- ‘Cloud native’ is the new virtualization mantra, often used to highlight the characteristics of applications designed for the cloud from the start.
- A host of smaller network vendors are already claiming to be ‘microservices-based,’ a key attribute of being ‘cloud native.’ Larger vendors need to be careful not to lag behind.
It could hardly have escaped anyone’s notice at the SDN World Congress in The Hague this October that ‘cloud native’ is the new mantra in describing virtualized network functions (VNFs). Hardly a discussion or presentation from either operator or vendor took place without mentioning the term at least once. Generally, the term ‘cloud native’ highlights the differences between simply converting physical network function-based software into VNFs and creating VNFs ‘designed for the cloud’ from the start.
So far, so good, but then the discussion turns to what the phrase ‘designed for the cloud’ itself means. Here, the attribute list runs as follows (more or less in order of emphasis):
- Microservices-based (as opposed to monolithic)
- Stateless (that is, with state data removed to enable easier scaling, failover, upgrade, etc.)
- ‘Orchestratable’ (if that’s a word – able to be on-boarded and managed in an automated manner)
… And the list could go on.
But, for this blog, let’s just stop at #1, and think about ‘microservices-based.’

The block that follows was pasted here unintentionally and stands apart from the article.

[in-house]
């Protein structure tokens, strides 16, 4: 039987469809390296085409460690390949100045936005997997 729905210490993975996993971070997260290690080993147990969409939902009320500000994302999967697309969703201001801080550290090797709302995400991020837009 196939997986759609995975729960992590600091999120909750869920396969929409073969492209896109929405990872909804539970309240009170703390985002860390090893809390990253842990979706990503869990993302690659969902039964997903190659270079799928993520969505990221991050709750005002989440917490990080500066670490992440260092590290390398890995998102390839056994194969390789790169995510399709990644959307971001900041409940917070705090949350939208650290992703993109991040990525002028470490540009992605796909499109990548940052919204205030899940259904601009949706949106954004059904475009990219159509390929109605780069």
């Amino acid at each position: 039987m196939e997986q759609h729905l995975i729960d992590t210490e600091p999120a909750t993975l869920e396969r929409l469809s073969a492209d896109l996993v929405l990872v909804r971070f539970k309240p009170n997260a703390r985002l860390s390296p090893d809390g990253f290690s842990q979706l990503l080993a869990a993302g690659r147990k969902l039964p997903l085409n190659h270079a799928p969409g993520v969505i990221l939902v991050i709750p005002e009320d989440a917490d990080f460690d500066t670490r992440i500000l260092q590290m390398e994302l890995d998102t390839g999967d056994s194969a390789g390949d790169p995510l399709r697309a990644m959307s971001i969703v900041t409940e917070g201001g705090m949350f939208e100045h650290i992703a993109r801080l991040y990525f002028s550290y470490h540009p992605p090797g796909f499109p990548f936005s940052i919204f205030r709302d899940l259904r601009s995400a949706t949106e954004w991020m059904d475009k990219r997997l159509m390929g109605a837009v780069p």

Even here, there are many unanswered questions as to what constitutes a microservice:
- If a vendor talks about decomposing its VNF into a microservices architecture, does that immediately disqualify the VNF as a genuine microservice since it is not ‘designed for the cloud’ from the start?
- At what level of granularity is a microservice expected to operate, and how does it sit in a microservices-based architecture?
- Does the microservice have responsibility for its own data or is it devolved?
- How far down the road does a vendor need to go in terms of being able to sell a portfolio of microservices?
In answer to the last question, some vendors, like Metaswitch, see themselves as already ‘open for microservices business.’ Judging from recent publicity, other smaller vendors such as Sonus Networks and Dialogic would likely also place themselves in the same position. Larger vendors, however, expect it will take a few years to fully re-architect their admittedly wider application portfolios to microservices architecture, while in the meantime, they report operators being comfortable purchasing the existing generation of VNFs. That may be so, but the larger vendors need to provide the market with regular updates on their ‘cloud native’ progress by, for example, publishing a microservices roadmap. If they lose a sense of urgency they run the risk of ceding ‘cloud native’ mindshare to their smaller rivals today and ‘cloud native’ business tomorrow.